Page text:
The South American country's Senate voted 61-20 Wednesday to remove President Dilma Rousseff from office, finding her guilty of breaking budgetary laws in an impeachment trial.
Michel Temer, Rousseff's former vice president who has been serving as interim president since her suspension in May, will assume the office of president and serve out the remainder of her term.
Temer, a leader of the Brazilian Democratic Movement Party, was sworn in Wednesday afternoon.
Temer, 75, inherits a tattered economy, along with the keys to the presidential palace in Brasilia, the nation's capital.
He met with his Cabinet and promised to tackle unemployment.
"I am not saying it is an easy task, since we have almost 12 million people unemployed in this country," he said, according to a CNN translation. "It's a scary number, and there is nothing less dignified than unemployment."
A general election is scheduled for 2018.
Wednesday's vote marks the culmination of a contentious impeachment process that has dragged on for months. It's a political crisis that ordinary Brazilians could do well without as the country, which just hosted the Summer Olympics in Rio, is trying to pull itself out of recession.
The Senate's decision is a major blow for Rousseff, a member of the Workers' Party, but it might not mark the end of her political career.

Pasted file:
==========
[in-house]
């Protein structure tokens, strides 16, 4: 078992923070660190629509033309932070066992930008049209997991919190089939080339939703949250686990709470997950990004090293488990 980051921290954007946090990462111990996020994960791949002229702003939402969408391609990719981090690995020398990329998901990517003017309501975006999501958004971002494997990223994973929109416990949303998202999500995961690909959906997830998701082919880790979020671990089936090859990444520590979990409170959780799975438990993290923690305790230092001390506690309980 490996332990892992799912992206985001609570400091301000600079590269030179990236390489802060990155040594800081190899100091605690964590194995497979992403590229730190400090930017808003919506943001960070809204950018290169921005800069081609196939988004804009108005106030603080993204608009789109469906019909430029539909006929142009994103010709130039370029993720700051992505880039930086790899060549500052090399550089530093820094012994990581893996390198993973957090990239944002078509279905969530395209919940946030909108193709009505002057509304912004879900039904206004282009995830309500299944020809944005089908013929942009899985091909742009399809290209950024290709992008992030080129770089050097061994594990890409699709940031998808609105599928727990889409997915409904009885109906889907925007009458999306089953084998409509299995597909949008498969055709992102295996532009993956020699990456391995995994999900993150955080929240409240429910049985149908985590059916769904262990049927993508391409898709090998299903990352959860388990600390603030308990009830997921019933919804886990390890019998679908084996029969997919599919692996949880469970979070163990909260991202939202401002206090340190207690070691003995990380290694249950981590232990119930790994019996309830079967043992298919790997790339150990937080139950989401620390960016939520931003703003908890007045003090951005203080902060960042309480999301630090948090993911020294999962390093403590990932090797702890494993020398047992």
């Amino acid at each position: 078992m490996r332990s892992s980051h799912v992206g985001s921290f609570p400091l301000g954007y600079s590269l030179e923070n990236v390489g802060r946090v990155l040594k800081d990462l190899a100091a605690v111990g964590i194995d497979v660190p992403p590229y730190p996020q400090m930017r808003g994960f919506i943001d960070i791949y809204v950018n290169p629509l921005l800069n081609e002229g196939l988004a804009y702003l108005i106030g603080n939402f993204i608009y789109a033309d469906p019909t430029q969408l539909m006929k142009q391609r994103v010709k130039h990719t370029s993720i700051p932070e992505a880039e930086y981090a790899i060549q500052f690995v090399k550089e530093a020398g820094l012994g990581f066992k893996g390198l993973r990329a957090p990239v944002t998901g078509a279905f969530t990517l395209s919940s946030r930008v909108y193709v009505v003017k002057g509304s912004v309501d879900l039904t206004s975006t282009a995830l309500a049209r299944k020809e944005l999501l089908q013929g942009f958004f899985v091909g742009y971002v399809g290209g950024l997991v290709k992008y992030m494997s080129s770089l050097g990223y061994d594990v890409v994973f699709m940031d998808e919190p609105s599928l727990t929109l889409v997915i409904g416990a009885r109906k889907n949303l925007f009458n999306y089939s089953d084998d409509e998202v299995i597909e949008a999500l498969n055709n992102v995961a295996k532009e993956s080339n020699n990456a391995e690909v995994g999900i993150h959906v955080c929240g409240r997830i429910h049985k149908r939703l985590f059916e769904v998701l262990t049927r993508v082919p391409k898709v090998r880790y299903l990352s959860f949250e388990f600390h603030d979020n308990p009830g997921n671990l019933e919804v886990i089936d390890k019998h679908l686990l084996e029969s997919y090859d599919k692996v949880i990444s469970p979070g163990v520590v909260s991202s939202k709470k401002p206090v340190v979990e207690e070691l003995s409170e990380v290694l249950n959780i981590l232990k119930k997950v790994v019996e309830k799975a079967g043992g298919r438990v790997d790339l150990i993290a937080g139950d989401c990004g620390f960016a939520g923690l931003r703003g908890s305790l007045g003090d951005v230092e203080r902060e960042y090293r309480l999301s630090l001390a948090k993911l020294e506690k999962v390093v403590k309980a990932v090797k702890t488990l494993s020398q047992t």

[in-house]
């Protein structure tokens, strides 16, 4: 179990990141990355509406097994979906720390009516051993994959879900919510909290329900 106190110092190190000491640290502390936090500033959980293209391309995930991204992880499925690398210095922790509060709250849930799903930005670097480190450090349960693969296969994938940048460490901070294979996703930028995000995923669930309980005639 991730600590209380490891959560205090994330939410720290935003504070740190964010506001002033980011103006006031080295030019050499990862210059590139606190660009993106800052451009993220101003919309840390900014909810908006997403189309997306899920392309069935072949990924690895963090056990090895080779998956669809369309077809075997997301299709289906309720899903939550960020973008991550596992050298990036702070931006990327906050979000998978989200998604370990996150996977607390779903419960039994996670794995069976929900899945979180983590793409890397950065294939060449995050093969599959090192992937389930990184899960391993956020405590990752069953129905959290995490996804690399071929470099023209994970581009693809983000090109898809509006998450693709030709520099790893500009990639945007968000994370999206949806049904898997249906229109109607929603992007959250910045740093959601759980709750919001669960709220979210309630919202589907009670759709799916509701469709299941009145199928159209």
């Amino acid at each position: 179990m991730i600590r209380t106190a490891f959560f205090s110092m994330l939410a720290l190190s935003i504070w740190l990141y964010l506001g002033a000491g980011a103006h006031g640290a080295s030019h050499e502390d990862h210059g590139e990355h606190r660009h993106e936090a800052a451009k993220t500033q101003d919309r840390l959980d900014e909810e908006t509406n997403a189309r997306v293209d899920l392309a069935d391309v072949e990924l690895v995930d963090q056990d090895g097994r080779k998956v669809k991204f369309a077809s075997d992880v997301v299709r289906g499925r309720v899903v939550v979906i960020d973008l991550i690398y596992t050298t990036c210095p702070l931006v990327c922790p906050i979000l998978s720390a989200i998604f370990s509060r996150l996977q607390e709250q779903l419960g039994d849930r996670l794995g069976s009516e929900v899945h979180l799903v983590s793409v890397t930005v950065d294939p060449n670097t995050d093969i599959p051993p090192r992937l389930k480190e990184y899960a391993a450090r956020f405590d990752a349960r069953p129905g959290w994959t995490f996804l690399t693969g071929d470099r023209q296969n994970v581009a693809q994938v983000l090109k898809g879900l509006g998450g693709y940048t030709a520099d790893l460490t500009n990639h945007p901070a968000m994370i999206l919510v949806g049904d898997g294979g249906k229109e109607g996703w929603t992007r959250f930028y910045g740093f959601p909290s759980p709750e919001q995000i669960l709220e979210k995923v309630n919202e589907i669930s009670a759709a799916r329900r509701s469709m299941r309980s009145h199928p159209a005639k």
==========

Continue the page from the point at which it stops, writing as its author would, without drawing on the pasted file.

While the vote to oust her from office was decisive, a motion to bar her from holding any public office for the next eight years failed.
Rousseff, 68, a former Marxist guerrilla, said earlier this week that she had committed no crime and said she was proud she'd been "faithful to my commitment to the nation."
Sen. Lindbergh Farias of the Workers' Party made an impassioned plea against Rousseff's impeachment.
"This is a farce. This is a pretext. This is absolutely irrelevant. There are two types of senators, the one that know there was no crime of responsibility and vote against the impeachment and those that know there was no crime of responsibility and vote in favor," he said, shouting from the Senate floor.
Sen. Ronaldo Caiado of the Democrats argued that Rousseff should be ousted, arguing that lawmakers weren't the ones behind the impeachment process.
"It began because 90% of the population has said loudly, no more (Workers' Party)," he said.
In May, Rousseff called the impeachment proceedings an attempt at a power grab by her rivals. She said her government has long been the target of political sabotage.
"When Brazil or when a president is impeached for a crime that they have not committed, the name we have for this in democracy -- it's not an impeachment, it is a coup," she said after the Senate voted to launch the proceedings.
The heir-apparent to former President Luiz Inacio Lula da Silva, Rousseff was re-elected by a narrow margin in 2014, but a recession and a cross-party corruption scandal put an end to any political goodwill she might have earned, eventually leading to her ouster.
A statement from the spokesman for Ban Ki-moon said the UN Secretary-General had "taken note" of the impeachment process and Temer's swearing in.
"The Secretary-General extends his best wishes to President Temer as he begins his tenure," the statement said. "He trusts that under President Temer's leadership, Brazil and the United Nations will continue their traditional close partnership."